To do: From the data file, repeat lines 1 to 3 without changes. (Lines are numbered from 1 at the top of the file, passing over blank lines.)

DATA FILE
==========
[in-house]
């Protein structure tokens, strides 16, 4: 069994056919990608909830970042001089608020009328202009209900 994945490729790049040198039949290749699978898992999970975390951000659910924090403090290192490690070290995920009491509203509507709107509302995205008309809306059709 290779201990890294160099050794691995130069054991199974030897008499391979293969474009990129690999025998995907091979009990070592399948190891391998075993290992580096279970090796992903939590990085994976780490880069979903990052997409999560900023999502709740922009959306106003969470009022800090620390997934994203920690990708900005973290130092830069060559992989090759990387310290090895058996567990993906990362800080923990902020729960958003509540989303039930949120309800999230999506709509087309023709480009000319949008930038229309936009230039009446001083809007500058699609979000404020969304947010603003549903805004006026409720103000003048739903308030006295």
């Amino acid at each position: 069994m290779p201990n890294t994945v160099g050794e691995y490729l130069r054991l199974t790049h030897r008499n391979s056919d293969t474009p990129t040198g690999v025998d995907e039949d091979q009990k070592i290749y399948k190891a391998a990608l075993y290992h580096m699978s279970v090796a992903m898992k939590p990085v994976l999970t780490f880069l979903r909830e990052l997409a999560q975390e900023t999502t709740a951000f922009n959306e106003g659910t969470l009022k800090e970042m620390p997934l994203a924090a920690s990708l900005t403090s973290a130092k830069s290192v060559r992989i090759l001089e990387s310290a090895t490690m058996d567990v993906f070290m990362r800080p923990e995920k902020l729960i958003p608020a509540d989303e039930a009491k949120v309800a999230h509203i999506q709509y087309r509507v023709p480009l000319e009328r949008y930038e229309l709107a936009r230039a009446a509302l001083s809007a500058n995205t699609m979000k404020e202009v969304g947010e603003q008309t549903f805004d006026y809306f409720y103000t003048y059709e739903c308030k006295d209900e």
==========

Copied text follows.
[in-house]
């Protein structure tokens, strides 16, 4: 069994056919990608909830970042001089608020009328202009209900 994945490729790049040198039949290749699978898992999970975390951000659910924090403090290192490690070290995920009491509203509507709107509302995205008309809306059709 290779201990890294160099050794691995130069054991199974030897008499391979293969474009990129690999025998995907091979009990070592399948190891391998075993290992580096279970090796992903939590990085994976780490880069979903990052997409999560900023999502709740922009959306106003969470009022800090620390997934994203920690990708900005973290130092830069060559992989090759990387310290090895058996567990993906990362800080923990902020729960958003509540989303039930949120309800999230999506709509087309023709480009000319949008930038229309936009230039009446001083809007500058699609979000404020969304947010603003549903805004006026409720103000003048739903308030006295």
């Amino acid at each position: 069994m290779p201990n890294t994945v160099g050794e691995y490729l130069r054991l199974t790049h030897r008499n391979s056919d293969t474009p990129t040198g690999v025998d995907e039949d091979q009990k070592i290749y399948k190891a391998a990608l075993y290992h580096m699978s279970v090796a992903m898992k939590p990085v994976l999970t780490f880069l979903r909830e990052l997409a999560q975390e900023t999502t709740a951000f922009n959306e106003g659910t969470l009022k800090e970042m620390p997934l994203a924090a920690s990708l900005t403090s973290a130092k830069s290192v060559r992989i090759l001089e990387s310290a090895t490690m058996d567990v993906f070290m990362r800080p923990e995920k902020l729960i958003p608020a509540d989303e039930a009491k949120v309800a999230h509203i999506q709509y087309r509507v023709p480009l000319e009328r949008y930038e229309l709107a936009r230039a009446a509302l001083s809007a500058n995205t699609m979000k404020e202009v969304g947010e603003q008309t549903f805004d006026y809306f409720y103000t003048y059709e739903c308030k006295d209900e």